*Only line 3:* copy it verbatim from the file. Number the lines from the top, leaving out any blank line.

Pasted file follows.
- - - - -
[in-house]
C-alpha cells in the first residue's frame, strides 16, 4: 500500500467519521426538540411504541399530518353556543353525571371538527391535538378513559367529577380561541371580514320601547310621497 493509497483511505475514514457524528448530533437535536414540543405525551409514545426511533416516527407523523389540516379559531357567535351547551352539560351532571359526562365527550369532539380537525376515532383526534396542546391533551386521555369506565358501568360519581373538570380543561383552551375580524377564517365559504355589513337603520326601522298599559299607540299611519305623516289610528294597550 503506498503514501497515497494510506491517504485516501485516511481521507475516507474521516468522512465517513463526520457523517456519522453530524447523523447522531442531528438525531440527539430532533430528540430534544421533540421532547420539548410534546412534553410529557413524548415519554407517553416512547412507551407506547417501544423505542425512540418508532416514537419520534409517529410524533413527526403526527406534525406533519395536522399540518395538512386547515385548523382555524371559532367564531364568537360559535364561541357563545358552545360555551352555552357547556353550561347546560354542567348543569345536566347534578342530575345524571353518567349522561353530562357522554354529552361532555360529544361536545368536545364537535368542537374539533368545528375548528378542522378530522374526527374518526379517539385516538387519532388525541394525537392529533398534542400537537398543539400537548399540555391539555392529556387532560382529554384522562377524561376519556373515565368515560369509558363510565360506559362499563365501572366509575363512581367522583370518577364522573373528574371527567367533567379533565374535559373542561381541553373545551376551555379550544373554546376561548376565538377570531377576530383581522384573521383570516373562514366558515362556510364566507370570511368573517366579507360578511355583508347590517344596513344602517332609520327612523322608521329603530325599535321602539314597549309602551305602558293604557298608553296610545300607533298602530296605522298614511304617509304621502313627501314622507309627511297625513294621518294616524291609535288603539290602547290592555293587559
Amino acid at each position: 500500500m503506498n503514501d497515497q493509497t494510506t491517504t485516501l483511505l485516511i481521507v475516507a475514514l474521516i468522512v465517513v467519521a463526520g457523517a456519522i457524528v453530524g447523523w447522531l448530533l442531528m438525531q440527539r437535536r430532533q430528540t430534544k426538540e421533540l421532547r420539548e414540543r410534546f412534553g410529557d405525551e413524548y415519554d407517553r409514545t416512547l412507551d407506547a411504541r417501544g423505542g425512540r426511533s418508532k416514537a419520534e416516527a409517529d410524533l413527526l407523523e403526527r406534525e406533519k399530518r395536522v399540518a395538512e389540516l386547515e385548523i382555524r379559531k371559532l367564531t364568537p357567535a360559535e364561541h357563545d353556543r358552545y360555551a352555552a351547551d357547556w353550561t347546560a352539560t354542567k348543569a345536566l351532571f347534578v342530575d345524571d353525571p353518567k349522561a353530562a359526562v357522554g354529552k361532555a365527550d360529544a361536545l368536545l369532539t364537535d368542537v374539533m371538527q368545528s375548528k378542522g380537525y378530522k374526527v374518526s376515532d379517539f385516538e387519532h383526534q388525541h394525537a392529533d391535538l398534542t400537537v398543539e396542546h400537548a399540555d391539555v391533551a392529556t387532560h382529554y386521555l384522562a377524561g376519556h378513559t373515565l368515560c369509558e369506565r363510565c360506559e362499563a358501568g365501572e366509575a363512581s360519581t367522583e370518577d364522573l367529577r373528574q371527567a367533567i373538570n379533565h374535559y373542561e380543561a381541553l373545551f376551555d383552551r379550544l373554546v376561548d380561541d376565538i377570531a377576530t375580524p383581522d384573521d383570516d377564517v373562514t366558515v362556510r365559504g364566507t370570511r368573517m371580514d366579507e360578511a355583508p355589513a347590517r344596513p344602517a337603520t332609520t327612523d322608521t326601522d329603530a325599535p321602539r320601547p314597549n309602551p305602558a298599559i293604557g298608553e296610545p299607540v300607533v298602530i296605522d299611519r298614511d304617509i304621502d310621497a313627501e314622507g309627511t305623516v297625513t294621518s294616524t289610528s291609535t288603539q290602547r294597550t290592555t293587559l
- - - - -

Amino acid at each position: 500500500m503506498n503514501d497515497q493509497t494510506t491517504t485516501l483511505l485516511i481521507v475516507a475514514l474521516i468522512v465517513v467519521a463526520g457523517a456519522i457524528v453530524g447523523w447522531l448530533l442531528m438525531q440527539r437535536r430532533q430528540t430534544k426538540e421533540l421532547r420539548e414540543r410534546f412534553g410529557d405525551e413524548y415519554d407517553r409514545t416512547l412507551d407506547a411504541r417501544g423505542g425512540r426511533s418508532k416514537a419520534e416516527a409517529d410524533l413527526l407523523e403526527r406534525e406533519k399530518r395536522v399540518a395538512e389540516l386547515e385548523i382555524r379559531k371559532l367564531t364568537p357567535a360559535e364561541h357563545d353556543r358552545y360555551a352555552a351547551d357547556w353550561t347546560a352539560t354542567k348543569a345536566l351532571f347534578v342530575d345524571d353525571p353518567k349522561a353530562a359526562v357522554g354529552k361532555a365527550d360529544a361536545l368536545l369532539t364537535d368542537v374539533m371538527q368545528s375548528k378542522g380537525y378530522k374526527v374518526s376515532d379517539f385516538e387519532h383526534q388525541h394525537a392529533d391535538l398534542t400537537v398543539e396542546h400537548a399540555d391539555v391533551a392529556t387532560h382529554y386521555l384522562a377524561g376519556h378513559t373515565l368515560c369509558e369506565r363510565c360506559e362499563a358501568g365501572e366509575a363512581s360519581t367522583e370518577d364522573l367529577r373528574q371527567a367533567i373538570n379533565h374535559y373542561e380543561a381541553l373545551f376551555d383552551r379550544l373554546v376561548d380561541d376565538i377570531a377576530t375580524p383581522d384573521d383570516d377564517v373562514t366558515v362556510r365559504g364566507t370570511r368573517m371580514d366579507e360578511a355583508p355589513a347590517r344596513p344602517a337603520t332609520t327612523d322608521t326601522d329603530a325599535p321602539r320601547p314597549n309602551p305602558a298599559i293604557g298608553e296610545p299607540v300607533v298602530i296605522d299611519r298614511d304617509i304621502d310621497a313627501e314622507g309627511t305623516v297625513t294621518s294616524t289610528s291609535t288603539q290602547r294597550t290592555t293587559l